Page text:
At the Microelectronics-2020 forum, an engineering sample of the Elbrus-16S was shown off, the first processor based on Russian technology. It packs a total of 16 cores with an operating clock of 2GHz.
It supports eight channels of DDR4-3200 ECC RAM and 32 PCIe 3.0 lanes along with four SATA III channels. It’s networking capabilities include 10 Gbit and 2.5 Gbit Ethernet controllers. The processor is based on a 16nm process node and is the first chip in the Elbrus family with support for virtualization and a peak operating frequency of 2GHz.
The Elbrus-16S packs a decent 12 billion transistors, with a rated performance of 1.5 TFLOPs FP32 and 750 GFLOPs FP64. The chip is designed for multi-socket systems with up to four nodes and memory support of up to 16TB.
The Elbrus-16S has been in development since 2018 and is slated to launch in 2021. The development of this chip is carried out by the Russian company “MCST” with support from the Ministry of Industry and Trade.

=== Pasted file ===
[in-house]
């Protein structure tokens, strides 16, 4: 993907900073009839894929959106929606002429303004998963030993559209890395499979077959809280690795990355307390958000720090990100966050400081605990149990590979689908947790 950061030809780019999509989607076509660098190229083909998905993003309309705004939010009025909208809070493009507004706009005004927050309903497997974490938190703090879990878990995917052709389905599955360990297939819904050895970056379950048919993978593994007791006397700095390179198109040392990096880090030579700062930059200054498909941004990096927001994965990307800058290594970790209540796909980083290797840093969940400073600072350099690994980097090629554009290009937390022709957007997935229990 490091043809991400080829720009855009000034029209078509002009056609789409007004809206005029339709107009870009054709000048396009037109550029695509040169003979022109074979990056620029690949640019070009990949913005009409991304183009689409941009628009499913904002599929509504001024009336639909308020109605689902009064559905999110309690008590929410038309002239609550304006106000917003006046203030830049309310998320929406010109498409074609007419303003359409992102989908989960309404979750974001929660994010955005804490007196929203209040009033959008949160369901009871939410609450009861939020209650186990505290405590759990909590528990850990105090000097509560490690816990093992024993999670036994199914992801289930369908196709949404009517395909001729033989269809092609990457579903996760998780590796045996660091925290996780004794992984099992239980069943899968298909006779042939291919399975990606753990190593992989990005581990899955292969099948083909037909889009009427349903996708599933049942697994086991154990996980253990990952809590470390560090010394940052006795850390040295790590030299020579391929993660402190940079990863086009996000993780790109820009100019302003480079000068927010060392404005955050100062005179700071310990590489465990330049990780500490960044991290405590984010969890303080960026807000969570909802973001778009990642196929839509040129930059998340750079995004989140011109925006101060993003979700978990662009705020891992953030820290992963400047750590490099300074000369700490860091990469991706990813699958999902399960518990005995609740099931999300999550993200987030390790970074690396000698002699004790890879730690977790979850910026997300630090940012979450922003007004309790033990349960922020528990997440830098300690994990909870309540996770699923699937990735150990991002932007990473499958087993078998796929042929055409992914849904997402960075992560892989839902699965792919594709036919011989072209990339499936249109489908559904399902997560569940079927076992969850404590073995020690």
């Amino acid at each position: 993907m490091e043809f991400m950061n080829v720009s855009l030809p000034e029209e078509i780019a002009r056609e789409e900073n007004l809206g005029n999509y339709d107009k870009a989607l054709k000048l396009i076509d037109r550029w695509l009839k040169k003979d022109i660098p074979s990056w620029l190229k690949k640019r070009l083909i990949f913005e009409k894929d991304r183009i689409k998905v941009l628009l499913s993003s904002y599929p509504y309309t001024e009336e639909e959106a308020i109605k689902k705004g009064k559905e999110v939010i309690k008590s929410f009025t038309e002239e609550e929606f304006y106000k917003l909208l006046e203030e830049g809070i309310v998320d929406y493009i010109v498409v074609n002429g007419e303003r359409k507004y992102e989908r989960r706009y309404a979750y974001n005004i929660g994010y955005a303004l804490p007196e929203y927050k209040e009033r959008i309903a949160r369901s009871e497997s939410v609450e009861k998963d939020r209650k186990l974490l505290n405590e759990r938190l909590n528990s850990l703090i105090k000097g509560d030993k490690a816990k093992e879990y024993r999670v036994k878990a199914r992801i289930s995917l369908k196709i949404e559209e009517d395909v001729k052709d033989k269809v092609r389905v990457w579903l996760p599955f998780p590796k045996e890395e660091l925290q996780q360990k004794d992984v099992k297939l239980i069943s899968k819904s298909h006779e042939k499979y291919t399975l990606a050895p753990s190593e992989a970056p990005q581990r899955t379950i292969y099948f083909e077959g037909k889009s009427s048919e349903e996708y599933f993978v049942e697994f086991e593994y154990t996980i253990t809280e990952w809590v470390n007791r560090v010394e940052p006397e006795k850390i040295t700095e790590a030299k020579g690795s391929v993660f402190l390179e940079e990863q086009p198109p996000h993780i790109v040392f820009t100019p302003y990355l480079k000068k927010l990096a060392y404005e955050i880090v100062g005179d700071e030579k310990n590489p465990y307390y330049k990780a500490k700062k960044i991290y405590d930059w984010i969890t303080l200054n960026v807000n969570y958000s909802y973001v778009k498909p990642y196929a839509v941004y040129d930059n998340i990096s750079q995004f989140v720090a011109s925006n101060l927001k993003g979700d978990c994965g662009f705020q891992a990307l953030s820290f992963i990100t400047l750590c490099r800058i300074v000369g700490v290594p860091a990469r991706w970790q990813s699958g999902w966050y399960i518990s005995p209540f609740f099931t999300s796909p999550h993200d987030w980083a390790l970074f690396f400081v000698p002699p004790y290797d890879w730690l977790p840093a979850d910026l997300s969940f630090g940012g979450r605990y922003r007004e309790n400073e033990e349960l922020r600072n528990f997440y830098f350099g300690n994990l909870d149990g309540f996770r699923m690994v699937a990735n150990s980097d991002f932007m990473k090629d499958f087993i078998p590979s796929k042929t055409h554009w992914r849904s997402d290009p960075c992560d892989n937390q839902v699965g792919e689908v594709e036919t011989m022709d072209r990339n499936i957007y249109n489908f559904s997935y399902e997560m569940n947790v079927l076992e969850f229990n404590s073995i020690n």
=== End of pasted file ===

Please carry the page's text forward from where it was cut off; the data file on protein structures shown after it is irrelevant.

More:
This isn’t the first Elbrus CPU, but the latest in a very long list of home-made Soviet chips:
- Elbrus 1 (1973) was the first in the line.
- A side development was an update of the 1965 BESM-6 as Elbrus-1K2.
- Elbrus 2 (1977) was a 10-processor computer, considered the first Soviet supercomputer, with superscalar RISC processors. Re-implementation of the Elbrus 1 architecture with faster ECL chips.
- Elbrus 3 (1986) was a 16-processor computer developed by the Babayan’s team, and one of the first VLIW computers in the world.
- Elbrus 2000 (2001) was a microprocessor development of the Elbrus 3 architecture. Also known as Elbrus-S.
- Elbrus-2S+ (2011) working at 500 MHz, FP32: 16 GFlops.
- Elbrus-2SM (2014) working at 300 MHz, FP32: 9.6 GFlops.
- Elbrus-4S (2014) working at 800 MHz, FP32: 50 GFlops.
- Elbrus-1S+ (2016) SoC with GPU, working at 600–1000 MHz, FP32: 24 GFlops.
- Elbrus-8S (2014–2015) working at 1300 MHz, FP32: 250 GFlops.
- Elbrus-8SV (2018) working at 1500 MHz, FP32: 576 GFlops.
- Elbrus-16S (2019) working at 2000 MHz, FP32: 1.5 TFlops.